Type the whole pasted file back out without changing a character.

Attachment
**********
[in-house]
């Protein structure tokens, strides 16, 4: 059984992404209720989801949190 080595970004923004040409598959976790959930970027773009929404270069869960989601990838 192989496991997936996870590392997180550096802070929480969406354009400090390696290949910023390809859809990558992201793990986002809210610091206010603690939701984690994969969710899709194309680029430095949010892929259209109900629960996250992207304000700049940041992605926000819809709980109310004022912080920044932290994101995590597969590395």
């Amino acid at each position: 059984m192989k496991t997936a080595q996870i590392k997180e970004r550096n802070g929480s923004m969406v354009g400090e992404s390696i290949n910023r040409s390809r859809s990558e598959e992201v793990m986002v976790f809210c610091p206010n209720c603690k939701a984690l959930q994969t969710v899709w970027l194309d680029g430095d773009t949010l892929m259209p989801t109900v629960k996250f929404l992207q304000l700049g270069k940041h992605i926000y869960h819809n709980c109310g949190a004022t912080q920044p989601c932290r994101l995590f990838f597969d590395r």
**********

[in-house]
């Protein structure tokens, strides 16, 4: 059984992404209720989801949190 080595970004923004040409598959976790959930970027773009929404270069869960989601990838 192989496991997936996870590392997180550096802070929480969406354009400090390696290949910023390809859809990558992201793990986002809210610091206010603690939701984690994969969710899709194309680029430095949010892929259209109900629960996250992207304000700049940041992605926000819809709980109310004022912080920044932290994101995590597969590395």
């Amino acid at each position: 059984m192989k496991t997936a080595q996870i590392k997180e970004r550096n802070g929480s923004m969406v354009g400090e992404s390696i290949n910023r040409s390809r859809s990558e598959e992201v793990m986002v976790f809210c610091p206010n209720c603690k939701a984690l959930q994969t969710v899709w970027l194309d680029g430095d773009t949010l892929m259209p989801t109900v629960k996250f929404l992207q304000l700049g270069k940041h992605i926000y869960h819809n709980c109310g949190a004022t912080q920044p989601c932290r994101l995590f990838f597969d590395r």